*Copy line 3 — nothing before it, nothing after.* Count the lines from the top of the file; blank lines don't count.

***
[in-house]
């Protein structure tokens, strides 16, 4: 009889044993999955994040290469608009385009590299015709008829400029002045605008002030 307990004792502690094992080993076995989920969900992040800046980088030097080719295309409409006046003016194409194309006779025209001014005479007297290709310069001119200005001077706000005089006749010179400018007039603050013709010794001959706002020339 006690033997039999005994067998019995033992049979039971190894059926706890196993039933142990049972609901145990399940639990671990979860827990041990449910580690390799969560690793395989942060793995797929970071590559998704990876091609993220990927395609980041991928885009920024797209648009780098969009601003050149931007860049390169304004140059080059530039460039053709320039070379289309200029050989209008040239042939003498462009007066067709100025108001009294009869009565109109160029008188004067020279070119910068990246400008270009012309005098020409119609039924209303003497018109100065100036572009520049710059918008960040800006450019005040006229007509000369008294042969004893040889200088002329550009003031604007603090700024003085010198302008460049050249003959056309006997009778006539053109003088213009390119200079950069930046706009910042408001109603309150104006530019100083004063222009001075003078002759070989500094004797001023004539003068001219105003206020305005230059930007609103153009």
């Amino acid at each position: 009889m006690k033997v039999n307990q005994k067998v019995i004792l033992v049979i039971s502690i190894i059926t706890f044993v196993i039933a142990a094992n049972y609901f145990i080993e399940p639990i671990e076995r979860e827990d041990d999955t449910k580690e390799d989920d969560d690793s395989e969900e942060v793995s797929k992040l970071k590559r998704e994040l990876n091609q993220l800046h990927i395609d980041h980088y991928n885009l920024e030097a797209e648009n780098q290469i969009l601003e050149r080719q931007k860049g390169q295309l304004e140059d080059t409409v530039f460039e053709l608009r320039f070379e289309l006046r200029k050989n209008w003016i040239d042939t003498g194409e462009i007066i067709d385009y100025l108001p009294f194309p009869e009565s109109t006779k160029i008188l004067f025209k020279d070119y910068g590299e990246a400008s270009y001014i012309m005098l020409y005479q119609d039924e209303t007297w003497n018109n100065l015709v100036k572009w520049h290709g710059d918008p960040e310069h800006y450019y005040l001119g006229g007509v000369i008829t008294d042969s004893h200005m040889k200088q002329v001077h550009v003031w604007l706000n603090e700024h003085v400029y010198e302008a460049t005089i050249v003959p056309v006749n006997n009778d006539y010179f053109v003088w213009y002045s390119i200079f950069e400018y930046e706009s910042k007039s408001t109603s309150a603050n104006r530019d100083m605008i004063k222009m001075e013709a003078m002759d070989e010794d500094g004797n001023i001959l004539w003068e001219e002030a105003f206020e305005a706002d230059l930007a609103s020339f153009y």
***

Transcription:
């Amino acid at each position: 009889m006690k033997v039999n307990q005994k067998v019995i004792l033992v049979i039971s502690i190894i059926t706890f044993v196993i039933a142990a094992n049972y609901f145990i080993e399940p639990i671990e076995r979860e827990d041990d999955t449910k580690e390799d989920d969560d690793s395989e969900e942060v793995s797929k992040l970071k590559r998704e994040l990876n091609q993220l800046h990927i395609d980041h980088y991928n885009l920024e030097a797209e648009n780098q290469i969009l601003e050149r080719q931007k860049g390169q295309l304004e140059d080059t409409v530039f460039e053709l608009r320039f070379e289309l006046r200029k050989n209008w003016i040239d042939t003498g194409e462009i007066i067709d385009y100025l108001p009294f194309p009869e009565s109109t006779k160029i008188l004067f025209k020279d070119y910068g590299e990246a400008s270009y001014i012309m005098l020409y005479q119609d039924e209303t007297w003497n018109n100065l015709v100036k572009w520049h290709g710059d918008p960040e310069h800006y450019y005040l001119g006229g007509v000369i008829t008294d042969s004893h200005m040889k200088q002329v001077h550009v003031w604007l706000n603090e700024h003085v400029y010198e302008a460049t005089i050249v003959p056309v006749n006997n009778d006539y010179f053109v003088w213009y002045s390119i200079f950069e400018y930046e706009s910042k007039s408001t109603s309150a603050n104006r530019d100083m605008i004063k222009m001075e013709a003078m002759d070989e010794d500094g004797n001023i001959l004539w003068e001219e002030a105003f206020e305005a706002d230059l930007a609103s020339f153009y």